© author’s own – Efstathios Kastritis, MD, Plasma Cell Dyscrasia Unit, Department of Clinical Therapeutics, National and Kapodistrian University of Athens, Athens, Greece
The 11th International Workshop on Waldenström’s Macroglobulinemia (iwWM), held in Madrid, Spain, and virtually from 27th–30th October 2022, featured 20 sessions with more than 100 presentations.
Until now, primary treatment options for WM included combination strategies with anti-CD20 monoclonal antibodies, chemotherapy, proteasome inhibitors and covalent BTK inhibitors. However, intolerance and acquired resistance – either due to the acquired BTK-C481 mutation or other so far unknown mechanism – are challenging. Following the Workshop’s mission to further improve the understanding, diagnosis, treatment, and prevention of disorders affecting the blood, bone marrow, and the immunologic system, by promoting targeted research, clinical care methods, education, training, and advocacy for Waldenström’s macroglobulinemia, this memo inHaematology issue looks closely at new covalent, as well as non-covalent BTK inhibitors, BCL2- and CXCR4-antagonists.
Moreover, important genomic approaches, identifying new robust biomarkers and genomically driven algorithms for the treatment of WM are outlined. For instance, the ASPEN biomarker trial demonstrated deeper responses in patients with CXCR4MUT or TP53MUT among patients treated with zanubrutinib compared to ibrutinib.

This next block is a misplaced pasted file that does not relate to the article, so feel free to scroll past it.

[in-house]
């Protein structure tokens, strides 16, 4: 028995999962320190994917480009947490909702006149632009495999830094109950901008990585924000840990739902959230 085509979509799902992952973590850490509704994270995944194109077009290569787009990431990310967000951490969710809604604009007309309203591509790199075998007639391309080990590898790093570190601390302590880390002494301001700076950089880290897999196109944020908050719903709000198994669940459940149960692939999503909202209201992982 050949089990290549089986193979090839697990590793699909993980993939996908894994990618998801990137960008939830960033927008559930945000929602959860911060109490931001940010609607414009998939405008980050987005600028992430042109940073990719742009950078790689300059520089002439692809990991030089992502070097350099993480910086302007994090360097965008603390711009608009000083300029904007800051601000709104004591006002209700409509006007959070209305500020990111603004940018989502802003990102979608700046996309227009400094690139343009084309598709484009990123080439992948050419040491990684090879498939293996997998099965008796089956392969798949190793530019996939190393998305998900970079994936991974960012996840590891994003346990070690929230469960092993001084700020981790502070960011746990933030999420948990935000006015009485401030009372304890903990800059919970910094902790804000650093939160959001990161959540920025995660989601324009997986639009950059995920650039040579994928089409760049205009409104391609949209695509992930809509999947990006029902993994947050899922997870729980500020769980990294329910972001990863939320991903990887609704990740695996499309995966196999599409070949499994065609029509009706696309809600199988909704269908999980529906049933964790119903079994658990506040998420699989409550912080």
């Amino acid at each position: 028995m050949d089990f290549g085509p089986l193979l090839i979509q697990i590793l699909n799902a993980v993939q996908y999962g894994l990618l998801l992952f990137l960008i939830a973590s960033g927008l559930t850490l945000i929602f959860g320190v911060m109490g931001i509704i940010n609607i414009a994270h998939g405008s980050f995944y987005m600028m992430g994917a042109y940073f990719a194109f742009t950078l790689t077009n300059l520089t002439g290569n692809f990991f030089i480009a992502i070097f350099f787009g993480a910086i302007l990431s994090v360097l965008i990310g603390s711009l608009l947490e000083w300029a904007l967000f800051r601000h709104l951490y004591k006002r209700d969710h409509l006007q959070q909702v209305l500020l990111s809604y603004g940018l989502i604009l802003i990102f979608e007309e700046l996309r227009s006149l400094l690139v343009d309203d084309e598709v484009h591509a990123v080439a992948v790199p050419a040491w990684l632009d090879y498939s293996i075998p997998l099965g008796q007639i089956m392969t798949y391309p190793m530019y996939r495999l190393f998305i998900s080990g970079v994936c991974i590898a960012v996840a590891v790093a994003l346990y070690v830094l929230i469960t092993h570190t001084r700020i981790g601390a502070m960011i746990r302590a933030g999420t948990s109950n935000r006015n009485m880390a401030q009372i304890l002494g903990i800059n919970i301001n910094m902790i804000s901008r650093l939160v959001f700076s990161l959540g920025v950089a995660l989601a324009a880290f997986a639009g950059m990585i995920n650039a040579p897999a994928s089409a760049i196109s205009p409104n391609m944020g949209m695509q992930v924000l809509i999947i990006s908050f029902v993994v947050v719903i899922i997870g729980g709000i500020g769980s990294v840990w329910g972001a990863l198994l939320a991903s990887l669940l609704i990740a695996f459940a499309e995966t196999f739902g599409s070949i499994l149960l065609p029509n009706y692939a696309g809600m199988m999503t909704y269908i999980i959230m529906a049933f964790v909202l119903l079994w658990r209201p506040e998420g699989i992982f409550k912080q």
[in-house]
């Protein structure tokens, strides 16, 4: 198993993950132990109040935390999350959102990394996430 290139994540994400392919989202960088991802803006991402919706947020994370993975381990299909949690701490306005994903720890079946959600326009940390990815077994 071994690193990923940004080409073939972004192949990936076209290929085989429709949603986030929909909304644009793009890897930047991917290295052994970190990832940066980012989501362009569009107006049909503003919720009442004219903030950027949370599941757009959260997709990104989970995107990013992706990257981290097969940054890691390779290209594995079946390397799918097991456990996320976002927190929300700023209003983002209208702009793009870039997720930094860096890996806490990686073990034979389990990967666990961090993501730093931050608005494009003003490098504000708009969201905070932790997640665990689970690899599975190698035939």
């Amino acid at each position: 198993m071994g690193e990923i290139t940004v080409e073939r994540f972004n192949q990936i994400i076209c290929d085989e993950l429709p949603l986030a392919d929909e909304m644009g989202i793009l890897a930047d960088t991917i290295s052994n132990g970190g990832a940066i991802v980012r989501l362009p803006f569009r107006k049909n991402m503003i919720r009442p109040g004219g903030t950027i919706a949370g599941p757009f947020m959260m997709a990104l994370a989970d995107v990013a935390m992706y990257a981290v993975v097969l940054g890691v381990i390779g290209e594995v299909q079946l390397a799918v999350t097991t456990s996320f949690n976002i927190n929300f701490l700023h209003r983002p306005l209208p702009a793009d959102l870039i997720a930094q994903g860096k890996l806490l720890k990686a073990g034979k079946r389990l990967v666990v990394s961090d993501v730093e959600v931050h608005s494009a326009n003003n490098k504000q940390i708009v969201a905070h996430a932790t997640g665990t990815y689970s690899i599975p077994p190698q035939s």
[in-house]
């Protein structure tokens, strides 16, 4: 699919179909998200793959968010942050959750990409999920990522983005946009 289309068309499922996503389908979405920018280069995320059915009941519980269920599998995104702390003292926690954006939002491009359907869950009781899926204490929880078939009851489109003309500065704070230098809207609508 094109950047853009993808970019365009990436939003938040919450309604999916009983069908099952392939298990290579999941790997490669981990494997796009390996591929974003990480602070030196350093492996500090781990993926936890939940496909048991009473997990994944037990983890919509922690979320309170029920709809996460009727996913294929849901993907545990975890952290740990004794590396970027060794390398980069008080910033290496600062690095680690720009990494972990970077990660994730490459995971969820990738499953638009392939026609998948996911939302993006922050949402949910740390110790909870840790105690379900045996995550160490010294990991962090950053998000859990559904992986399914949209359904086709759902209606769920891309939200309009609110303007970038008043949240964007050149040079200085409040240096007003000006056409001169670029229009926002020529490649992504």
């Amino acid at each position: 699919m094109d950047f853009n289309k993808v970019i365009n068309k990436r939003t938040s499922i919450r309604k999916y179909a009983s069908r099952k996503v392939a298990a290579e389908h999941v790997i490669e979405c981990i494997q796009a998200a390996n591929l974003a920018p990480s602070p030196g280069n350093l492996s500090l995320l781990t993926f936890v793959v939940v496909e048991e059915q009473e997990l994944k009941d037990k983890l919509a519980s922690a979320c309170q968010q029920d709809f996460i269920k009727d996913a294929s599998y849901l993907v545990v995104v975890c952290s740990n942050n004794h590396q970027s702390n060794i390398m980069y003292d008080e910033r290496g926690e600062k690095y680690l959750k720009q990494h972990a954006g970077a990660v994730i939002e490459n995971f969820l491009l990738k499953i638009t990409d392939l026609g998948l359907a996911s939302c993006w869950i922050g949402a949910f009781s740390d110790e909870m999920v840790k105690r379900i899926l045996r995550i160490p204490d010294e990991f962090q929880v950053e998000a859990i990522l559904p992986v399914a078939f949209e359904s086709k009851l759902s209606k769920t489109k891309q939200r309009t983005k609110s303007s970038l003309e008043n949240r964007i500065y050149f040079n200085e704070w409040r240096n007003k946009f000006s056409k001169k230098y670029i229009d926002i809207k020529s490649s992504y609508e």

A range of relevant and potentially practice-changing findings in treatment-naïve, pretreated as well as ibrutinib and/or acalabrutinib intolerant WM patients are described. Data on new covalent BTKi inhibitors tirabrutinib and orelabrutinib are shown. In the relapse/refractory setting, a novel non-covalent, orally administered, potent, irreversible, and highly selective BTKi demonstrated promising efficacy and a manageable safety profile with the potential to become a major therapy option for this patient population.
Long-term follow-up data on ibrutinib or zanubrutinib in treatment-naïve WM patients and on zanubrutinib also in relapsed/refractory WM patients, as well as the treatment efficacy of BTKi versus chemoimmunotherapy, are discussed. Finally, data on the use of venetoclax (anti-BCL2) either alone in pretreated WM patients or in combination with ibrutinib in treatment naive WM are discussed, highlighting their challenges in WM therapy.
Once again, this year’s iwWM workshop highlighted the importance of multidisciplinarity and collaborations, while presenting a range of relevant and potentially practice-changing findings for accelerating the approval of most effective treatments and ultimately finding a cure for Waldenström’s macroglobulinemia.